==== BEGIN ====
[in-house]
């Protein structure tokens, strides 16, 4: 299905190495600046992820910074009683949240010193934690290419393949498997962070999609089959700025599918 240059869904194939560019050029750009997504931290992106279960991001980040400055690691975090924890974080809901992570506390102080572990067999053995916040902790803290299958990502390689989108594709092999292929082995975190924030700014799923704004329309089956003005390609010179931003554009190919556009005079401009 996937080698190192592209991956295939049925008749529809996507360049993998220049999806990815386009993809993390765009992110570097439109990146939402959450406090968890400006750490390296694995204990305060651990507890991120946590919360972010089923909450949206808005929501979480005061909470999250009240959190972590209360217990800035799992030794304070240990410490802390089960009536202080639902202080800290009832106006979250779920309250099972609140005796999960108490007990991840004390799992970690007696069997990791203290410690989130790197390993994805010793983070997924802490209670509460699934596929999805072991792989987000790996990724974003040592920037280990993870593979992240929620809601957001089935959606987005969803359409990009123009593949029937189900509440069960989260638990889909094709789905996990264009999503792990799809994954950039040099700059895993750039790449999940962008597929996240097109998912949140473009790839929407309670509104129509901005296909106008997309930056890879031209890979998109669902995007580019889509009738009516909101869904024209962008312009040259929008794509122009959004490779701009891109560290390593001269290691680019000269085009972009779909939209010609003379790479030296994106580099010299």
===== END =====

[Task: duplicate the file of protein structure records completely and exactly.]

[in-house]
């Protein structure tokens, strides 16, 4: 299905190495600046992820910074009683949240010193934690290419393949498997962070999609089959700025599918 240059869904194939560019050029750009997504931290992106279960991001980040400055690691975090924890974080809901992570506390102080572990067999053995916040902790803290299958990502390689989108594709092999292929082995975190924030700014799923704004329309089956003005390609010179931003554009190919556009005079401009 996937080698190192592209991956295939049925008749529809996507360049993998220049999806990815386009993809993390765009992110570097439109990146939402959450406090968890400006750490390296694995204990305060651990507890991120946590919360972010089923909450949206808005929501979480005061909470999250009240959190972590209360217990800035799992030794304070240990410490802390089960009536202080639902202080800290009832106006979250779920309250099972609140005796999960108490007990991840004390799992970690007696069997990791203290410690989130790197390993994805010793983070997924802490209670509460699934596929999805072991792989987000790996990724974003040592920037280990993870593979992240929620809601957001089935959606987005969803359409990009123009593949029937189900509440069960989260638990889909094709789905996990264009999503792990799809994954950039040099700059895993750039790449999940962008597929996240097109998912949140473009790839929407309670509104129509901005296909106008997309930056890879031209890979998109669902995007580019889509009738009516909101869904024209962008312009040259929008794509122009959004490779701009891109560290390593001269290691680019000269085009972009779909939209010609003379790479030296994106580099010299």